Though it is preferred that compositions or admixtures be added to aqueous systems, the polyelectrolytes and surfactants of the instant invention can be added separately to accomplish the desired inhibition without departing from the spirit of this invention.
The following examples illustrate the present invention in greater detail. It should be understood that the invention is not in any way limited by these examples.
The following abbreviations and product names are used in the examples and are defined as indicated:
AA/AMPS=copolymer of acrylic acid and 2-acrylamido-2-methylpropyl sulfonic acid having a weight average molecular weight of about 8200, as determined by low angle laser light scattering (AMPS is a registered trademark of the Lubrizol Corporation).
PAA=polyacrylic acid, approximate MWT 2000, as determined by light scattering.
Belclene 283=a copolymer of acrylic acid and maleic anhydride or acid, manufactured by Ciba Geigy
Monawet MM80=dihexylsulfosuccinate, manufactured by Mona Chemical Corporation
Monawet M070=dioctylsulfosuccinate, manufactured by Mona Chemical Corporation
Triton H-66=octylphenoxypolyethoxyethylphosphate, available from Rohm & Haas Company.
Aerosol A-102=disodiumethoxylated alcohol half ester of sulfosuccinic acid, available from American Cyanamid Corporation.
The following examples show the results of stagnant flask tests. For tests run at pH 8.0, bicarbonate solution was added to a flask containing distilled water. Inhibitor, i.e. surfactant and/or polyelectrolyte, was added. A calcium solution was then pipetted into the flask. After swirling to mix, pH was monitored and the flask was stoppered and stored in an oven for 24 hours at 60° C. An aliquot was then removed from the flask. The aliquot was then filtered and titrated for calcium content, to determine percent inhibition.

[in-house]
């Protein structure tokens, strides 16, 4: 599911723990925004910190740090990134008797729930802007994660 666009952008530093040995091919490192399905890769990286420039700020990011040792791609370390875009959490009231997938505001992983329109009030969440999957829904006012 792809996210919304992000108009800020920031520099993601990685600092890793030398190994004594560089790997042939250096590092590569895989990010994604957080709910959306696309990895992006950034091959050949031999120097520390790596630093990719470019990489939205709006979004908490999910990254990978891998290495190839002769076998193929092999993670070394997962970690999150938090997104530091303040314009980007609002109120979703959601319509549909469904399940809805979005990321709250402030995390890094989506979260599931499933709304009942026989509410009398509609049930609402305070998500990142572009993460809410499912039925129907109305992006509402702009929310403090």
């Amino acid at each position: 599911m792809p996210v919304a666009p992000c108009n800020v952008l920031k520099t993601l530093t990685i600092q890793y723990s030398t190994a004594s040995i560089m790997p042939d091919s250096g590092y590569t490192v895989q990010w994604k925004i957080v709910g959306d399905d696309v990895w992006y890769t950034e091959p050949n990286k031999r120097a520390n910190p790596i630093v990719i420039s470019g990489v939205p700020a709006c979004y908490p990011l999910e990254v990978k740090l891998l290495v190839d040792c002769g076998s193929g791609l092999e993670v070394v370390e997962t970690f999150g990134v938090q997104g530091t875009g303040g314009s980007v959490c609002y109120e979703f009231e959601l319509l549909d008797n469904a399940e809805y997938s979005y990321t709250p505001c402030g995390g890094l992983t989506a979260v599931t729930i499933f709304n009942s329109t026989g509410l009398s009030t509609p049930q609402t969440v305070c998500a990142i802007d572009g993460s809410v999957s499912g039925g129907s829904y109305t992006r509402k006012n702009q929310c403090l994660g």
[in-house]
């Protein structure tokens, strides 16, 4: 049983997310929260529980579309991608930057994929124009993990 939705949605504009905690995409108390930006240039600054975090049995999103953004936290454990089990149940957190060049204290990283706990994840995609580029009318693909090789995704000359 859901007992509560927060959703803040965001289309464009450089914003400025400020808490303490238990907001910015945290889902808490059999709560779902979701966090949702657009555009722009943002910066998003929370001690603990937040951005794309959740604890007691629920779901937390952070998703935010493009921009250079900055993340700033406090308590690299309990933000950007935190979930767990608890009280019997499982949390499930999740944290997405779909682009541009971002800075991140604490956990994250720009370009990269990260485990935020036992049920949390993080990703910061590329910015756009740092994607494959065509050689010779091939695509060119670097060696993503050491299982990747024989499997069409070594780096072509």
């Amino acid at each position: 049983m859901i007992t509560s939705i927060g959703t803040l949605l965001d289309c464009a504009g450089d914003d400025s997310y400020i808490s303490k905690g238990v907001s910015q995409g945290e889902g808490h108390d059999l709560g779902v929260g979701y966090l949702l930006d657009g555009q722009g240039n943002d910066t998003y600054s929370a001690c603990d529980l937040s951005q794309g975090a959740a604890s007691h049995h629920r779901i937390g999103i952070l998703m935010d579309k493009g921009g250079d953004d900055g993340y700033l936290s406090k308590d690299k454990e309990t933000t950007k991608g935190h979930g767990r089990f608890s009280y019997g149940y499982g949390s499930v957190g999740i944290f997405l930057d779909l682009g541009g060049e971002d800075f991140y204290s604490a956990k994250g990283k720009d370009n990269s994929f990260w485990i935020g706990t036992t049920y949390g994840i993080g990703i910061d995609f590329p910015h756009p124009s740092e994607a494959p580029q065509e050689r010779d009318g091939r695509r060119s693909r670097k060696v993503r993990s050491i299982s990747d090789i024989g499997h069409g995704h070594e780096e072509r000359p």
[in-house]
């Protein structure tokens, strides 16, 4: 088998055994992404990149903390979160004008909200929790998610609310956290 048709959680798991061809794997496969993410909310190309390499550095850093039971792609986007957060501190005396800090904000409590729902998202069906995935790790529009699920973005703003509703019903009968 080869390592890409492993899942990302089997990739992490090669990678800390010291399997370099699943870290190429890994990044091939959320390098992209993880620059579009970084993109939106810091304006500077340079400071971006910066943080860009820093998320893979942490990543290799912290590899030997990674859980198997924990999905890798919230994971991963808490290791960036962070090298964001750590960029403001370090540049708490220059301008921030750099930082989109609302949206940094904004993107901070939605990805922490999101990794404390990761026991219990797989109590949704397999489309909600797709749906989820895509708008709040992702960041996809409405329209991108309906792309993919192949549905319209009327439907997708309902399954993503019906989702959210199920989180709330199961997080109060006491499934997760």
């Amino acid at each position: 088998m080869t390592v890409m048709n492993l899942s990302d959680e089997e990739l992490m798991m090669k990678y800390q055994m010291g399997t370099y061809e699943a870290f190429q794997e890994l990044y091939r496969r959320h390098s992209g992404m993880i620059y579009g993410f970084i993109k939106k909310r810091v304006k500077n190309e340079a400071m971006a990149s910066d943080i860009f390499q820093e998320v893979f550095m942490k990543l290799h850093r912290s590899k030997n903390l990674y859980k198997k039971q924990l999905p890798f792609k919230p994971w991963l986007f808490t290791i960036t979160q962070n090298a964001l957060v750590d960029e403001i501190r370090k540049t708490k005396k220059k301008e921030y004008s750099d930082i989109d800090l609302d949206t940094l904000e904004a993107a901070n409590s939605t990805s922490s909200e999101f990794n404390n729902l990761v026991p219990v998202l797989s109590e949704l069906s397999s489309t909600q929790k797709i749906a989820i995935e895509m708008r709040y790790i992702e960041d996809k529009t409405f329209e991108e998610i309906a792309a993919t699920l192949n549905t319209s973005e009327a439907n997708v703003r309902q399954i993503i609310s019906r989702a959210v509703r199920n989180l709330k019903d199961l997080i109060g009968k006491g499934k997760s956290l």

For each test at pH=8.0, 200 ppm Ca++ and 600 ppm HCO3 --were present.
For tests run at pH 9.0, 250 ppm Ca+2, 88 ppm CO3 =and 512 ppm HCO3 --were present. In these tests, the flasks were stoppered and stored at 55° C. in an oven for 24 hours.
Calcium carbonate inhibition was measured at a 0.5 ppm dosage (based on total additives) using an acrylic acid/sulfonic acid copolymer in combination with various surfactants. These results are shown in Table 1 below These tests were run at pH=8.0.
TABLE 1______________________________________ Weight Ratio Poly- Per-Experi- Poly- electro- centment electro- lyte/sur- Inhibi-Number lyte Surfactant factant tion______________________________________1 AA/AMPS -- -- 50 2* -- Monawet MO70 -- 113 -- Monawet MM80 -- 6 4* -- Triton H-66 -- 4 5* -- Aerosol A-102 -- 66 AA/AMPS Monawet MO70 13:1 747 AA/AMPS Monawet MO70 40:1 668 AA/AMPS Monawet MM80 13:1 719 AA/AMPS Monawet MM80 40:1 6510 AA/AMPS Triton H-66 13:1 7311 AA/AMPS Triton H-66 40:1 7212 AA/AMPS Aerosol A-102 13:1 8213 AA/AMPS Aerosol A-102 40:1 75______________________________________ *2 separate tests were run for examples 2, 4 and 5; the inhibition values shown are averages.
Calcium carbonate inhibition was measured at various dosages (based on the total additive) using an AA/AMPS copolymer with Triton H-66. Results are shown in table 2, below. These tests were run at pH 8.0.
TABLE 2______________________________________ Weight Ratio Poly-Experi- Poly- electro-ment electro- lyte/sur- Dosage PercentNumber lyte Surfactant factant ppm Inhibition______________________________________14 AA/AMPS -- -- .25 4215 AA/AMPS -- -- 1.0 6816 AA/AMPS -- -- 2.0 7917 AA/AMPS -- -- 4.0 8218 AA/AMPS -- -- 8.0 10019 -- Triton H-66 -- .25 420 -- Triton H-66 -- .5 1221 -- Triton H-66 -- 1.0 1122 AA/AMPS Triton H-66 13:1 0.5 7123 AA/AMPS Triton H-66 13:1 1.0 7524 AA/AMPS Triton H-66 13:1 2.0 10025 AA/AMPS Triton H-66 13:1 4.0 8826 AA/AMPS Triton H-66 13:1 6.0 100______________________________________ *Average of 2 tests